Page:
Recycling Christmas

Many years ago, when my children were quite young, we made the decision to invest in an artificial Christmas tree. These trees weren’t as popular then as they are now, and this was not an easy decision. However, the cost of “real” trees was continually rising, they had to be bought early to find a really nice one, and then, since the temperature in San Bernardino can sometimes be in the high 80’s in December, a real tree would dry out long before Christmas day—-with drooping branches, pine needles everywhere, and worst of all, a definite fire hazard. A “fake” tree was the only choice. This decision also involved a credit card, something we didn’t often use back then. And, after going through all the pros and cons and actually making this purchase, someone stole our Christmas tree out of the back of our car!! To say the whole family was dismayed is to put it mildly, but it turned out to be a memorable Christmas, mainly because of the creative thinking of our oldest child.

Sometime in the early 1980’s, when I was a few years into my writing career, I wrote an article on this momentous event in our lives, making it a “Christmas in California” story and telling it from a mom’s point of view. I was grateful that it was accepted the first time out and published in Liguorian, a leading Catholic magazine for adults. It was one of my first “big” sales.

Fast forward to this year, 2008. I re-wrote this story, cutting it considerably and telling it from our oldest child’s point of view. It was accepted by the online Christian children’s publication, My Light, and appears in the December issue. That editor cut it even more and thought it was a good idea to give it a universal theme by leaving out the “California part.” But the main idea of the story still holds up, and it can be seen at http://www.mylightmagazine.com.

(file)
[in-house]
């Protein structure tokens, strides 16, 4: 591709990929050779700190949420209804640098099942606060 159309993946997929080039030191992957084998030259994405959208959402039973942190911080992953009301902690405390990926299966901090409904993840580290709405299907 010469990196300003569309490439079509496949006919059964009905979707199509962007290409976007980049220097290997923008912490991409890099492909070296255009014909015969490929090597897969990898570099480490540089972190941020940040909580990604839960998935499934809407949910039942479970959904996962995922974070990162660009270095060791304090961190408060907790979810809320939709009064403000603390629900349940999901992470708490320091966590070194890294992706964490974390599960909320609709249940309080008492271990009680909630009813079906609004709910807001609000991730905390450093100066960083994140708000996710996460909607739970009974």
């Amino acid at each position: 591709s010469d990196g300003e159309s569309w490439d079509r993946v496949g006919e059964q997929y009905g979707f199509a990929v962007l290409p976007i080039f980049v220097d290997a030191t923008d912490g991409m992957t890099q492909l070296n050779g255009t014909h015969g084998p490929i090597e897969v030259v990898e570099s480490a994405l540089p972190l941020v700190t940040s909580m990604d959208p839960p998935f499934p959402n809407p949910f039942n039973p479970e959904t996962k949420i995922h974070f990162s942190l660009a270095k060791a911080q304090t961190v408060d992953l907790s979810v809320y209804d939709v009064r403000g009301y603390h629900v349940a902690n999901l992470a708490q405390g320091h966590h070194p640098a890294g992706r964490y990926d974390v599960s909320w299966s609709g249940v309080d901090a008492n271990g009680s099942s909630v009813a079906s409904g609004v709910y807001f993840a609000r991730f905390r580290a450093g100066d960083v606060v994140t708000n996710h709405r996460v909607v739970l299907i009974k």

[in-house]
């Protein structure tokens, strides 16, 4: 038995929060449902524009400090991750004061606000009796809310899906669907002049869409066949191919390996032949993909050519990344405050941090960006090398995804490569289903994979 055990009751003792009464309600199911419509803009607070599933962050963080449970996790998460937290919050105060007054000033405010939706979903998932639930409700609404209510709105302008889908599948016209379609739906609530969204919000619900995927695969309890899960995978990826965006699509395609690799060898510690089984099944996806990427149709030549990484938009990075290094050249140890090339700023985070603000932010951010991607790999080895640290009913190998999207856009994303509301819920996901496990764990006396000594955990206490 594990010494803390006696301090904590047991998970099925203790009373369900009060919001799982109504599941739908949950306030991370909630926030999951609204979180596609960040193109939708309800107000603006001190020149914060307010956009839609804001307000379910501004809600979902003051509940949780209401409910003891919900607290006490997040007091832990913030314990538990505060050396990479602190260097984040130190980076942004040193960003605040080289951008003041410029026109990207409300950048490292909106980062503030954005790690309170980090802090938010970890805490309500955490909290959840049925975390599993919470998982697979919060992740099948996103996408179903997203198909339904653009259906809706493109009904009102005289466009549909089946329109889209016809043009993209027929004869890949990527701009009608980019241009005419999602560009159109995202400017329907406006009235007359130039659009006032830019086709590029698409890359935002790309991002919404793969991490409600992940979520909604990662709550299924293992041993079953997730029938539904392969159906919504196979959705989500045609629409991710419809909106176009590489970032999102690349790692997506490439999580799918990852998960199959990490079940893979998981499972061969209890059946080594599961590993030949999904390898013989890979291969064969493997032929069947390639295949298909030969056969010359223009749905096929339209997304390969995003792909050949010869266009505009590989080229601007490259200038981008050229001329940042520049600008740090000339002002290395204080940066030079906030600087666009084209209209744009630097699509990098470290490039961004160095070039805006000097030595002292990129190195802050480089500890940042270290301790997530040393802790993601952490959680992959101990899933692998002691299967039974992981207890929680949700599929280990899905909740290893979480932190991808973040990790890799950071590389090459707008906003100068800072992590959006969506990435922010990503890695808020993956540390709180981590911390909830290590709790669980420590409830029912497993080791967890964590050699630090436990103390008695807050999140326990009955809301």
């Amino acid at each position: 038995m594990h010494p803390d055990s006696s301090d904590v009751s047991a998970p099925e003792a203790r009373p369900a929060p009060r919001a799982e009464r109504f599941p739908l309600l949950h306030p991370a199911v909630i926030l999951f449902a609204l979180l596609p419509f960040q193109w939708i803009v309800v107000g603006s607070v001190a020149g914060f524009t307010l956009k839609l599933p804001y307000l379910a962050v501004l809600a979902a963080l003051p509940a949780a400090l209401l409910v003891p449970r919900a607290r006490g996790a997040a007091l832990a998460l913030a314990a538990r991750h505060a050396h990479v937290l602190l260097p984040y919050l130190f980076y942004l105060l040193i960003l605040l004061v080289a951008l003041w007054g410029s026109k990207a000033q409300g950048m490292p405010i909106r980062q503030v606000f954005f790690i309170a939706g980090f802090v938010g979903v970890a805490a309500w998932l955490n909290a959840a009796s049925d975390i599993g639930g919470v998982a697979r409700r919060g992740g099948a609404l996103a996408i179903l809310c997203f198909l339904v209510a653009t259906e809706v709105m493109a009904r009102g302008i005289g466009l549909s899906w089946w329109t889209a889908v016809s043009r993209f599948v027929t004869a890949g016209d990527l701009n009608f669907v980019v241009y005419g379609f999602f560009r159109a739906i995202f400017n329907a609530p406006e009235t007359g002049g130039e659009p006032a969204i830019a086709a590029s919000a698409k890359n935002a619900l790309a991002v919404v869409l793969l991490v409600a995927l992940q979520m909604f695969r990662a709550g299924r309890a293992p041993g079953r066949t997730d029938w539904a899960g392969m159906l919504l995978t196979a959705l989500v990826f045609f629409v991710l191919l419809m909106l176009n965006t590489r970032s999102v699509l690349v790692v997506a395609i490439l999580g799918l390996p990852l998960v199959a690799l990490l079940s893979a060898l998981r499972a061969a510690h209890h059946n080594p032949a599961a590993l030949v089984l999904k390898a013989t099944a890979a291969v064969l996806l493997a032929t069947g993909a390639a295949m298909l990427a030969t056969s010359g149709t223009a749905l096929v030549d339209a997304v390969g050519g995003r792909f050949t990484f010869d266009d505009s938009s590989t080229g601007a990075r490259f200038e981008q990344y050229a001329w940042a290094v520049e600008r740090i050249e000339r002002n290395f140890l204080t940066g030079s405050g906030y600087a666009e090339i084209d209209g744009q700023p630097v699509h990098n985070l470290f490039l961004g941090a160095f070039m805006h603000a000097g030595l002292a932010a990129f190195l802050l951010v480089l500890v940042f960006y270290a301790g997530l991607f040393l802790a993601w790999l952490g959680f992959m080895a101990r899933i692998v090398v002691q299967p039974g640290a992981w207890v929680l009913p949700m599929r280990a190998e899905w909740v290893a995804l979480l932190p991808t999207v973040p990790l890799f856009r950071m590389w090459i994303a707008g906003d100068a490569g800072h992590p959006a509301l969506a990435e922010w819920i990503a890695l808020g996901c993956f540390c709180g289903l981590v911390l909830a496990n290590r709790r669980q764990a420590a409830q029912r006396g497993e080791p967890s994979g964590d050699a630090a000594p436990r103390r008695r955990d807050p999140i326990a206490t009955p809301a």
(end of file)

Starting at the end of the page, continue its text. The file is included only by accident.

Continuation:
Now, I’m planning to use this incident in a third way. I recently heard about an anthology, called “Christmas Miracles,” that is accepting submissions for a book that will be published next Christmas. My plan is to rewrite this story one more time, again from an adult’s perspective, keeping the main details and theme but using an entirely new slant.

Even though having our tree stolen was devastating at the time, the story has a happy, and uplifting, ending. Plus, it’s a family story we never grow tired of telling, and obviously, one that has given me plenty of material to write about.

Contributed by Marjorie Flathers

P.S. It also gave me the idea for this blog!

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2 responses to “Recycling Christmas

  1. Gloria McQueen Stockstill

    Marge, you are a prefect example of how to use your articles over and over again. And, since the story is so wonderful, I’m sure you’ll be “re-inventing” it for many more years!

    Gloria

  2. Thanks, Marge, for reminding us of the many “lives” a story can take when rewritten for different ages and with different themes. You made me want to get to work on my files and see what I can find that might be given new life — and a new market!
    Marilyn

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